2013 data shows NTE instruction increase

Senior vice president and provost Jonathan Wickert said there was a "slight uptick" in instruction by non-tenure eligible faculty when he presented his annual report on NTE numbers at the Oct. 14 Faculty Senate meeting. He noted that the data was from October 2013 and did not reflect the net gain of 26 tenured and tenure-track faculty added in fall 2014 (105 hires, 42 retirements, 37 resignations).

"We really need to do this discussion after October, because it's at the end of October every year that we do the institutional payroll snapshot and that is how we get the official number of employees on campus," Wickert said. "Next year, I recommend we do this presentation after the October payroll snapshot."

Wickert said that NTE faculty, which includes professional clinicians, instructors and researchers, account for about one-third of instruction at ISU in each of the three methods of calculating instructional FTEs (full-time equivalents) -- by section credits, credit hours or course sections taught. By department, 22 have less than 25 percent total instruction by NTE faculty and 35 departments exceed that mark. Seven departments are under 10 percent and four have more than 50 percent NTE instruction.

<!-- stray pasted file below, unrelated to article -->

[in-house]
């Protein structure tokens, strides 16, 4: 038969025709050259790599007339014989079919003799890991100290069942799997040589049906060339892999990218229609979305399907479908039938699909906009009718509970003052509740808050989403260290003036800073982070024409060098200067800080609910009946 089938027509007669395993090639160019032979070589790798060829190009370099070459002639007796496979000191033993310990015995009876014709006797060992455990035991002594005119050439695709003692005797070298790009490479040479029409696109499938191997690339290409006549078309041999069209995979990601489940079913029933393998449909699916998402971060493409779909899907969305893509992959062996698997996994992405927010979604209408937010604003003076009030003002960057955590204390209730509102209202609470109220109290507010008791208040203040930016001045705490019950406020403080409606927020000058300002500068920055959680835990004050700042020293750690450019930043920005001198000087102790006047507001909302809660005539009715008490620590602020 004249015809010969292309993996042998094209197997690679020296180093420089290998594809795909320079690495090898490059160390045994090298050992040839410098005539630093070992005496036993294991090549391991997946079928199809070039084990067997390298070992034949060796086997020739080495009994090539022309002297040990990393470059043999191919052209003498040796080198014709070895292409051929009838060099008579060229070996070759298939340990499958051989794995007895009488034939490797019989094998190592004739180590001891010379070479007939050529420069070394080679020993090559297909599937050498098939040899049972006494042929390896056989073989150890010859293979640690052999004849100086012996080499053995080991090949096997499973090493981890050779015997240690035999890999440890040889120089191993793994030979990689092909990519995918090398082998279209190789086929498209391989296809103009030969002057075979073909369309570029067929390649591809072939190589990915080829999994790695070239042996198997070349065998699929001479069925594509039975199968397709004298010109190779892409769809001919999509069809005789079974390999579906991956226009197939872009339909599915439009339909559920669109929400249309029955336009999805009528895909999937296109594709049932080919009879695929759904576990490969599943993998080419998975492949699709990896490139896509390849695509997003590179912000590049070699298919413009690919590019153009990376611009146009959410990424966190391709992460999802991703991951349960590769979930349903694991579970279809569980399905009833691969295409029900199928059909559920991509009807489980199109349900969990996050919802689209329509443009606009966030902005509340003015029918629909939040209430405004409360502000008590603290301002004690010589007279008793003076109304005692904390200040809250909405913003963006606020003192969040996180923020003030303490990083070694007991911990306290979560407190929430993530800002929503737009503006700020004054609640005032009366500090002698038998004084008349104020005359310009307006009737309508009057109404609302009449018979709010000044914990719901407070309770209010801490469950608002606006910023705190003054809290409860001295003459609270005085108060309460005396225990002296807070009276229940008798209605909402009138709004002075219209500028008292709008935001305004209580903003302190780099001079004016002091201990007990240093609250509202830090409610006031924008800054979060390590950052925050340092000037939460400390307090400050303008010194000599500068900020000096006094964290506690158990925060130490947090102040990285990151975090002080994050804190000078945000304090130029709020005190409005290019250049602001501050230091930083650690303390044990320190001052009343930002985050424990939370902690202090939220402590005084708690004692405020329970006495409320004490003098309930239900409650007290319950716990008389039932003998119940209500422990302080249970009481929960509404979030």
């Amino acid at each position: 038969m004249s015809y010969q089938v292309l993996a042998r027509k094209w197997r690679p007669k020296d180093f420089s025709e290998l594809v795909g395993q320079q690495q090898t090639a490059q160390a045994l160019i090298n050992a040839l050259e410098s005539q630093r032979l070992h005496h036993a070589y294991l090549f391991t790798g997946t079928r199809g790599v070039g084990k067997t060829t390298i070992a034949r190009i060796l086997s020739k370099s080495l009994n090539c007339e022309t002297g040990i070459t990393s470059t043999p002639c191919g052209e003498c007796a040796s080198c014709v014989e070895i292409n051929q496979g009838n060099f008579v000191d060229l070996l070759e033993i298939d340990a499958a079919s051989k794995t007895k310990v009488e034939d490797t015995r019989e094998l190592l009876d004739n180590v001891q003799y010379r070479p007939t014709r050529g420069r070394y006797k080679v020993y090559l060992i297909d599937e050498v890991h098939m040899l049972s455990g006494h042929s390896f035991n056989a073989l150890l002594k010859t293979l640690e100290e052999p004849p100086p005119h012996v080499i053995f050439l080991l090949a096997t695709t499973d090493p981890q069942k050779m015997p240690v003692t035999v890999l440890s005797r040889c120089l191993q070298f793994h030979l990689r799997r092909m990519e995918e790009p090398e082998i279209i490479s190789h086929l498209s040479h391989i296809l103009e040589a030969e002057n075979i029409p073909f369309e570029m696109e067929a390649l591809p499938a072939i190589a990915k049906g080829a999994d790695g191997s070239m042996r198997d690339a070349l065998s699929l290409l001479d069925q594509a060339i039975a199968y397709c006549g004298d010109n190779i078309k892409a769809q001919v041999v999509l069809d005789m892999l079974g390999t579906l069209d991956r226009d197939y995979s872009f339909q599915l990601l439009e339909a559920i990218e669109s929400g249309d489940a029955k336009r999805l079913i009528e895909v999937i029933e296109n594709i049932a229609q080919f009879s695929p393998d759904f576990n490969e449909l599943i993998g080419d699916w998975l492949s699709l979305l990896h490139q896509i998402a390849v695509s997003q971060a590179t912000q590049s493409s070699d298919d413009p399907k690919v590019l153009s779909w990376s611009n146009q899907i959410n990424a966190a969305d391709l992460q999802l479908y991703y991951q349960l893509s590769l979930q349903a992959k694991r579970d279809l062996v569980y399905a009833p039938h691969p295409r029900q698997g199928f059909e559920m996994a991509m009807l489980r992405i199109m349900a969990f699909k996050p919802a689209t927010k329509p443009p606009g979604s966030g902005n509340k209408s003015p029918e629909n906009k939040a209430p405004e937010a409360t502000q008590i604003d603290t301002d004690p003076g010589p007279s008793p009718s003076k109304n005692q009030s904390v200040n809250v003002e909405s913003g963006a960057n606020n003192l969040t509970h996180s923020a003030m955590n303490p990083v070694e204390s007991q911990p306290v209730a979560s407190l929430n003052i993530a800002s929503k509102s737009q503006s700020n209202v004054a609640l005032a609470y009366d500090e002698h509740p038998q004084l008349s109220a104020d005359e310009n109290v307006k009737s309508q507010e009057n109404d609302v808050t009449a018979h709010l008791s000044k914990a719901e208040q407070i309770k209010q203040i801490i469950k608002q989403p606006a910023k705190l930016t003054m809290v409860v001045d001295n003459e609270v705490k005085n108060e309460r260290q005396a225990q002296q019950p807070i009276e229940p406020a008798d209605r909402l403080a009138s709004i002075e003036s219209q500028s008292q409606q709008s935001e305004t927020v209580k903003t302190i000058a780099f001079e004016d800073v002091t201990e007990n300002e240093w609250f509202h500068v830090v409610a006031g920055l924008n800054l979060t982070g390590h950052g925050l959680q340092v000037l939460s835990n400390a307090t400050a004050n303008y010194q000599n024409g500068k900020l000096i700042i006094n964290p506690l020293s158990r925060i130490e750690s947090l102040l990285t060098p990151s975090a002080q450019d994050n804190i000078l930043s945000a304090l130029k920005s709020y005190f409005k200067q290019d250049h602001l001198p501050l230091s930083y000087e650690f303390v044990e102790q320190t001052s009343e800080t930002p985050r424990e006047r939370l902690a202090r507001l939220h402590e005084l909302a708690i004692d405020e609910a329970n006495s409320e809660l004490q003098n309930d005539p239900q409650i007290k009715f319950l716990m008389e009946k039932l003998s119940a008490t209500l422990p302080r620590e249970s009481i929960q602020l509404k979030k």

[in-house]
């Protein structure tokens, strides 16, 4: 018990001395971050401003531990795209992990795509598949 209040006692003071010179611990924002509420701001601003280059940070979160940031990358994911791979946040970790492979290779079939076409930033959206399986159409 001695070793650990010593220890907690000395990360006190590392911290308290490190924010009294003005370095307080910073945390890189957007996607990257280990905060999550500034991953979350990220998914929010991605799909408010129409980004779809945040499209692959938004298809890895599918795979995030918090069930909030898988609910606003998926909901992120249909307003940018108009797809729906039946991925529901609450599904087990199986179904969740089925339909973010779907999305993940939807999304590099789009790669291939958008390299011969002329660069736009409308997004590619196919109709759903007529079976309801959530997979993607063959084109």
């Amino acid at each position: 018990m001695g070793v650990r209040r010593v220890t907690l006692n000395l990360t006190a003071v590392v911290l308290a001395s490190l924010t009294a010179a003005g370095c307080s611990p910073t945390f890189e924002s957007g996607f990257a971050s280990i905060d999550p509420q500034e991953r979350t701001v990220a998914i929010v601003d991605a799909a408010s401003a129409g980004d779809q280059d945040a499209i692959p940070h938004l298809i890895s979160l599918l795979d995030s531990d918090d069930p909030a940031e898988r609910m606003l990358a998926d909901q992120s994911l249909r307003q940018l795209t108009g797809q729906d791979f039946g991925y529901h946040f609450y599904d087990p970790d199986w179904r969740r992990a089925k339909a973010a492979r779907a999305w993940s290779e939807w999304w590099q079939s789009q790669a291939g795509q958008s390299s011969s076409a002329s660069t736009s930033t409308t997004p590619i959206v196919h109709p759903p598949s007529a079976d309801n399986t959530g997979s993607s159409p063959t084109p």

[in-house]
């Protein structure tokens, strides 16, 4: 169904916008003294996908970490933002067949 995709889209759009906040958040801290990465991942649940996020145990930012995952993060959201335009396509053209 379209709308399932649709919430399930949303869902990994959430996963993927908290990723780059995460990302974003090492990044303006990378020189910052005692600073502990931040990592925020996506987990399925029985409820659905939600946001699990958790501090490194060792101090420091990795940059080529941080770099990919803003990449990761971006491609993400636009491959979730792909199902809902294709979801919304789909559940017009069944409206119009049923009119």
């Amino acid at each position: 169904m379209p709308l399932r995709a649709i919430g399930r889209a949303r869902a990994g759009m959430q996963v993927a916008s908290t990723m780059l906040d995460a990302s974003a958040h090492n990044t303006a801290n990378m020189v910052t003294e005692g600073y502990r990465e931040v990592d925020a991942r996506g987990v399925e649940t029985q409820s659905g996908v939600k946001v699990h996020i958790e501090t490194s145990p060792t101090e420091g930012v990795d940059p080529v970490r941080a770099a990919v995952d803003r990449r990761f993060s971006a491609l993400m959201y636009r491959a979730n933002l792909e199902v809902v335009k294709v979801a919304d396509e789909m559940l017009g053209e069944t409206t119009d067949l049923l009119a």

"It all comes down to balance," he said. "It's a balance of resources, a balance of meeting enrollment demands and the types of classes that we offer. There are some constraints that we have there."

Wickert said departments with a "high professional component" -- for example, the Greenlee School of Journalism and Mass Communication, veterinary medicine and civil engineering -- often use practitioners to teach some of their classes.

"This really gets to the heart of who teaches our students. We want to make sure our students are getting the best education that they can and we're staffing our classrooms with the right mix of faculty who have the ability to teach core classes, specialized classes, theoretical classes and applied classes."

Other business

Senators unanimously approved a proposed minor in leadership studies. The 15-credit interdisciplinary program would be administered in the College of Liberal Arts and Sciences and coordinated through the Carrie Chapman Catt Center for Women and Politics.